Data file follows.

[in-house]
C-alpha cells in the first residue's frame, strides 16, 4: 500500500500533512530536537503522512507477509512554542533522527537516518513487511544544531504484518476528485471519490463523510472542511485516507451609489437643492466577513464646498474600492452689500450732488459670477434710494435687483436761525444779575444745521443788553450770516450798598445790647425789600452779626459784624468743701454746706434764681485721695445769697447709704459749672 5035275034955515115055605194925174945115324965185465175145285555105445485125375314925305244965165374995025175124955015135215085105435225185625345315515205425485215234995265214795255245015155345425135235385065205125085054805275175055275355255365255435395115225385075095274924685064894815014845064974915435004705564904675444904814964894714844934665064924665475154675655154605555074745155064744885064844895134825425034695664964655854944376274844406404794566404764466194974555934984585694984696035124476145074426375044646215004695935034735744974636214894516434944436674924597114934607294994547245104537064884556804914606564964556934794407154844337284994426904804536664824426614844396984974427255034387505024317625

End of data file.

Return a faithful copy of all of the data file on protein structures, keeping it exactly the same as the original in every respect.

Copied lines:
[in-house]
C-alpha cells in the first residue's frame, strides 16, 4: 500500500500533512530536537503522512507477509512554542533522527537516518513487511544544531504484518476528485471519490463523510472542511485516507451609489437643492466577513464646498474600492452689500450732488459670477434710494435687483436761525444779575444745521443788553450770516450798598445790647425789600452779626459784624468743701454746706434764681485721695445769697447709704459749672 5035275034955515115055605194925174945115324965185465175145285555105445485125375314925305244965165374995025175124955015135215085105435225185625345315515205425485215234995265214795255245015155345425135235385065205125085054805275175055275355255365255435395115225385075095274924685064894815014845064974915435004705564904675444904814964894714844934665064924665475154675655154605555074745155064744885064844895134825425034695664964655854944376274844406404794566404764466194974555934984585694984696035124476145074426375044646215004695935034735744974636214894516434944436674924597114934607294994547245104537064884556804914606564964556934794407154844337284994426904804536664824426614844396984974427255034387505024317625